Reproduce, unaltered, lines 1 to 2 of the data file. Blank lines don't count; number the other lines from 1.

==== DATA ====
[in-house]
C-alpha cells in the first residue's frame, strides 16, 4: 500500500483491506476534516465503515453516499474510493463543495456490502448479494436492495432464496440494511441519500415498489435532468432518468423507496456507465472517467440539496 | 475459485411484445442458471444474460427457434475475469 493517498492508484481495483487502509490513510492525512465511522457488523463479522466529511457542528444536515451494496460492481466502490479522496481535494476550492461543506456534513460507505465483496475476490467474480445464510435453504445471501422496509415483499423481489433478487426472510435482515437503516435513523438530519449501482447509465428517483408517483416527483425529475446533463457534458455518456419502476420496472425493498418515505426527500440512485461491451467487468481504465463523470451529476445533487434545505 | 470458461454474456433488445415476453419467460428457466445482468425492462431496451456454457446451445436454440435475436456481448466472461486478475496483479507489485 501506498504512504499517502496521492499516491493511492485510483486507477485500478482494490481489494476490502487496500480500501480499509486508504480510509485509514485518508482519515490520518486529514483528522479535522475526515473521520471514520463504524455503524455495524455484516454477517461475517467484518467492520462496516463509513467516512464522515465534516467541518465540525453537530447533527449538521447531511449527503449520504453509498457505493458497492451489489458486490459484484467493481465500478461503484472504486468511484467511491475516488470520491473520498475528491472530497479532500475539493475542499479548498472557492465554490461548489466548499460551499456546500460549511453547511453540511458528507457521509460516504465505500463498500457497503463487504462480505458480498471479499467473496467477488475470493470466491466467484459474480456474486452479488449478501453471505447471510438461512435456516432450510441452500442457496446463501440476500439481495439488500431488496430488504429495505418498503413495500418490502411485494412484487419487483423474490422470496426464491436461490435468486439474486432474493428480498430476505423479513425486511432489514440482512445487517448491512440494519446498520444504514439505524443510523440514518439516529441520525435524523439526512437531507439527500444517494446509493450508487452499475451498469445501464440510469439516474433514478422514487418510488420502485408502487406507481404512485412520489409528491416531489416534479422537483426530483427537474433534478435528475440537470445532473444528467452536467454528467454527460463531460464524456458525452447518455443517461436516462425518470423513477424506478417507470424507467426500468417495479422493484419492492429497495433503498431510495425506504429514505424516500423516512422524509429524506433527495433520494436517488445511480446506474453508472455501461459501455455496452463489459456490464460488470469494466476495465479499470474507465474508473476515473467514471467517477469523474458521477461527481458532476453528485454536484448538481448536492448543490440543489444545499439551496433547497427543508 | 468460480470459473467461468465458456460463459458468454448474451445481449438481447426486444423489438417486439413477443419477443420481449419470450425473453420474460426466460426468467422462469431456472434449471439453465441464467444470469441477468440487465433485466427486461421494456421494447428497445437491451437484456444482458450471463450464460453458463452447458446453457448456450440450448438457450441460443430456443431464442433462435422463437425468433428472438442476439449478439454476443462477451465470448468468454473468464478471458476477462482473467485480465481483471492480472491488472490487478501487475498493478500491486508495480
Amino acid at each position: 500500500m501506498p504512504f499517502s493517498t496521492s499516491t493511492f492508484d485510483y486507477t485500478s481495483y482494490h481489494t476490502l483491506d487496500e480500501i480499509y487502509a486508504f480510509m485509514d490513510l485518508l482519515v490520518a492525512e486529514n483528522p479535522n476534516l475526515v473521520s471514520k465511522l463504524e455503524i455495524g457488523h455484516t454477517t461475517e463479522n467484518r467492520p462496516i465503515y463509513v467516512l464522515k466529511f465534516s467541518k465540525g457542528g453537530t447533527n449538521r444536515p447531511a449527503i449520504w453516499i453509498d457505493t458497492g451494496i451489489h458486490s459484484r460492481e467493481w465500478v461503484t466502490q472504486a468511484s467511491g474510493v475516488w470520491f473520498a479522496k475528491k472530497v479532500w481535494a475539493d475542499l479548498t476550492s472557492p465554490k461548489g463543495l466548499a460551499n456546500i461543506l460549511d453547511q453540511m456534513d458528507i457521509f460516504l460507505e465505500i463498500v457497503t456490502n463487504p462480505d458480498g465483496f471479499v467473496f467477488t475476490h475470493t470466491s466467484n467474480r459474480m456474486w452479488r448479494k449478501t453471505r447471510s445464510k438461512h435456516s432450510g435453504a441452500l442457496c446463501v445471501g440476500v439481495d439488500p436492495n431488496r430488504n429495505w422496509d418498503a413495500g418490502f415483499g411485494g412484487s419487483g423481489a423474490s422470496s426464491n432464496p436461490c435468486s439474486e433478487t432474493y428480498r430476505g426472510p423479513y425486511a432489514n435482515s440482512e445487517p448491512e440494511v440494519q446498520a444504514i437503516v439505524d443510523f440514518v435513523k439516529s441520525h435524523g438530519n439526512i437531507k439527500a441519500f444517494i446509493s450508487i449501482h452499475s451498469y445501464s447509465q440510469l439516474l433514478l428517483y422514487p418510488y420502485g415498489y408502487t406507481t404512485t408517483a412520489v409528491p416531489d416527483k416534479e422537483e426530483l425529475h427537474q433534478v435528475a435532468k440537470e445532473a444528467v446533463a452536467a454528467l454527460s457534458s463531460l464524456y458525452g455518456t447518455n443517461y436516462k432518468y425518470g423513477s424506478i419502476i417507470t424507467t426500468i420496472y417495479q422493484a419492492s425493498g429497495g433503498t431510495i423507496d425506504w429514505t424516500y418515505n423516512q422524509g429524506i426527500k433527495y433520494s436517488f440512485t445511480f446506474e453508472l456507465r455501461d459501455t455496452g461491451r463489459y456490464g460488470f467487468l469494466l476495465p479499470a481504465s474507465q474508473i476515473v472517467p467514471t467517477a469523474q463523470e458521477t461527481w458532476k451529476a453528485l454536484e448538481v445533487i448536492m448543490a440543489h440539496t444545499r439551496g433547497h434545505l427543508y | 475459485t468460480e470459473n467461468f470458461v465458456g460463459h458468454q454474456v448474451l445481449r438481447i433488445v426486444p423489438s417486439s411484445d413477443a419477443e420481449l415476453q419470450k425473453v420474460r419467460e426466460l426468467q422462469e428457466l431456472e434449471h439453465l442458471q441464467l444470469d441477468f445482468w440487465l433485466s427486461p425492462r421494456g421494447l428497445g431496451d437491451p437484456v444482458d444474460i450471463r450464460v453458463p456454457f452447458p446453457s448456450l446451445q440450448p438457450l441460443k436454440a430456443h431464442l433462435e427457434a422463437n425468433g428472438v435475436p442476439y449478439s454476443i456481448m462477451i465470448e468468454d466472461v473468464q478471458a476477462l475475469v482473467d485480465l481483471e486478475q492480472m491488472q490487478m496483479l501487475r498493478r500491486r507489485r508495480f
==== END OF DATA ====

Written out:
[in-house]
C-alpha cells in the first residue's frame, strides 16, 4: 500500500483491506476534516465503515453516499474510493463543495456490502448479494436492495432464496440494511441519500415498489435532468432518468423507496456507465472517467440539496 | 475459485411484445442458471444474460427457434475475469 493517498492508484481495483487502509490513510492525512465511522457488523463479522466529511457542528444536515451494496460492481466502490479522496481535494476550492461543506456534513460507505465483496475476490467474480445464510435453504445471501422496509415483499423481489433478487426472510435482515437503516435513523438530519449501482447509465428517483408517483416527483425529475446533463457534458455518456419502476420496472425493498418515505426527500440512485461491451467487468481504465463523470451529476445533487434545505 | 470458461454474456433488445415476453419467460428457466445482468425492462431496451456454457446451445436454440435475436456481448466472461486478475496483479507489485 501506498504512504499517502496521492499516491493511492485510483486507477485500478482494490481489494476490502487496500480500501480499509486508504480510509485509514485518508482519515490520518486529514483528522479535522475526515473521520471514520463504524455503524455495524455484516454477517461475517467484518467492520462496516463509513467516512464522515465534516467541518465540525453537530447533527449538521447531511449527503449520504453509498457505493458497492451489489458486490459484484467493481465500478461503484472504486468511484467511491475516488470520491473520498475528491472530497479532500475539493475542499479548498472557492465554490461548489466548499460551499456546500460549511453547511453540511458528507457521509460516504465505500463498500457497503463487504462480505458480498471479499467473496467477488475470493470466491466467484459474480456474486452479488449478501453471505447471510438461512435456516432450510441452500442457496446463501440476500439481495439488500431488496430488504429495505418498503413495500418490502411485494412484487419487483423474490422470496426464491436461490435468486439474486432474493428480498430476505423479513425486511432489514440482512445487517448491512440494519446498520444504514439505524443510523440514518439516529441520525435524523439526512437531507439527500444517494446509493450508487452499475451498469445501464440510469439516474433514478422514487418510488420502485408502487406507481404512485412520489409528491416531489416534479422537483426530483427537474433534478435528475440537470445532473444528467452536467454528467454527460463531460464524456458525452447518455443517461436516462425518470423513477424506478417507470424507467426500468417495479422493484419492492429497495433503498431510495425506504429514505424516500423516512422524509429524506433527495433520494436517488445511480446506474453508472455501461459501455455496452463489459456490464460488470469494466476495465479499470474507465474508473476515473467514471467517477469523474458521477461527481458532476453528485454536484448538481448536492448543490440543489444545499439551496433547497427543508 | 468460480470459473467461468465458456460463459458468454448474451445481449438481447426486444423489438417486439413477443419477443420481449419470450425473453420474460426466460426468467422462469431456472434449471439453465441464467444470469441477468440487465433485466427486461421494456421494447428497445437491451437484456444482458450471463450464460453458463452447458446453457448456450440450448438457450441460443430456443431464442433462435422463437425468433428472438442476439449478439454476443462477451465470448468468454473468464478471458476477462482473467485480465481483471492480472491488472490487478501487475498493478500491486508495480